Rep. Bobby Harrell, House Ways and Means Committee Chairman, is one of the chief opponents of a cigarette tax increase.

"I personally have a concern about raising taxes generally. But I have a further concern about targeting people (for tax increases) because polls say it is okay," Harrell told The Greenville News in January 2003.

Unfortunately, proponents of raising the cigarette tax from 7 cents to 60 cents claim that it is the only way to protect the poor and those struggling with rising health care costs. They also conclude that increasing the cigarette tax would discourage teenagers from taking up the smoking habit. But this is not necessarily true.

Kevin McCarthy, president of the Arizona Tax Research Association, found that although dramatic increases in the cigarette tax are politically popular because they are sold to the public as a necessary means for funding essential government programs (such as Medicaid) while simultaneously discouraging people from consumption, it is a fact that as tax rates increase on cigarettes, tax collections actually decrease.

But, donít assume that a correlating reduction in consumption occurs. Consumers will always shop around to find the best price on whatever products they want to purchase. In other words, the money goes elsewhere.

That is exactly what state Rep. Herb Kirsh is concerned about. He told The Herald recently that a cigarette tax increase will severely hurt businesses in his district.

"If we go up 63 or 70 cents (on the cigarette tax), all the convenience stores in our area -- their business is going to be hurt. And merchants in my area already suffer because North Carolina has only a 2 percent food tax."

Looking at Arizona, since the first full year of implementation of that stateís 40-cent cigarette tax increase in 1994, there has been an overall decrease in tax revenue of $13.2 million.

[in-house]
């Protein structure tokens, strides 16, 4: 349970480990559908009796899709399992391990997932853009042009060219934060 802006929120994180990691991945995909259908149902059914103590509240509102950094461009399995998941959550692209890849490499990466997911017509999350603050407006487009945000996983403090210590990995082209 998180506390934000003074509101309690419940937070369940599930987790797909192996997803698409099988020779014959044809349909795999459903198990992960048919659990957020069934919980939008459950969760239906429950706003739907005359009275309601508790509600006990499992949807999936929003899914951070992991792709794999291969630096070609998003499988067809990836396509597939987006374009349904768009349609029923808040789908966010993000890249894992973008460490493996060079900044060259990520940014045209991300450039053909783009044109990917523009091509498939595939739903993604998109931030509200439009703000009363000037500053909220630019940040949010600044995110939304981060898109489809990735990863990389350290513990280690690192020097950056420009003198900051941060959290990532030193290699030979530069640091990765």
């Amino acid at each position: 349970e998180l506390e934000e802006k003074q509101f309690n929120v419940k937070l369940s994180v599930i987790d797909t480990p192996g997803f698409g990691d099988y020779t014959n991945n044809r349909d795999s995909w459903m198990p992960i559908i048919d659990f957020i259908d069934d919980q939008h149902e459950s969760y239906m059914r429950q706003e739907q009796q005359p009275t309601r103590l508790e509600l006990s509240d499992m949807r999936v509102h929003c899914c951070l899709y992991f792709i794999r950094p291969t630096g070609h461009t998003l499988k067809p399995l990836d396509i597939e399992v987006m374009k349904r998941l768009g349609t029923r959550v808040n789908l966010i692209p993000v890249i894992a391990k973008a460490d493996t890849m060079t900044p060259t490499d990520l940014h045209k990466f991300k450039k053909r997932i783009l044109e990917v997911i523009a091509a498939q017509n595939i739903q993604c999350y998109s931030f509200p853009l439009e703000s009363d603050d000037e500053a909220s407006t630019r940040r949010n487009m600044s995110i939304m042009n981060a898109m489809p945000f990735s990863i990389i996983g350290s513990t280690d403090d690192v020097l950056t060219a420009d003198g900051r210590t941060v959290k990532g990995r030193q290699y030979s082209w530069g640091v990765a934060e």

Governing Magazine columnist Alan Ehrenhalt wrote an excellent article in September 2002 on the cigarette tax issue. He highlights the example of New York City as a case study for explaining why increasing the cigarette tax is a poor idea for states to consider in the long term for raising revenue.

Ehrenhalt noted that since the new $1.50 increase in the cigarette tax became law in July 2002, cigarette sales in New York City have decreased by 50%. This does not mean that people have suddenly decided to quit smoking. On the contrary, smokers who became outraged at the cigarette tax increase have become wise consumers by visiting nearby cities or purchasing their smokes on the Internet.

"There are times when so-called 'sin taxes' are treated mostly as a fiscal proposition, others when they are portrayed largely in moral terms...If government's main goal is to make money off of tobacco and alcohol, it needs to have people drink and smoke more, not less,Ē says Ehrenhalt.

Nevertheless, a coalition of cigarette tax supporters will be conducting a rally in support of raising the cigarette tax at the Statehouse in Columbia today at noon.

While Medicaid funding should be preserved for the sake of those who need medical attention, we donít need to do it with a cigarette tax increase. I urge state lawmakers to come up with creative revenue-generating ideas to continue the federal matching funds coming to South Carolina. We elected you to do a job. Now you need to do it with your principles still intact!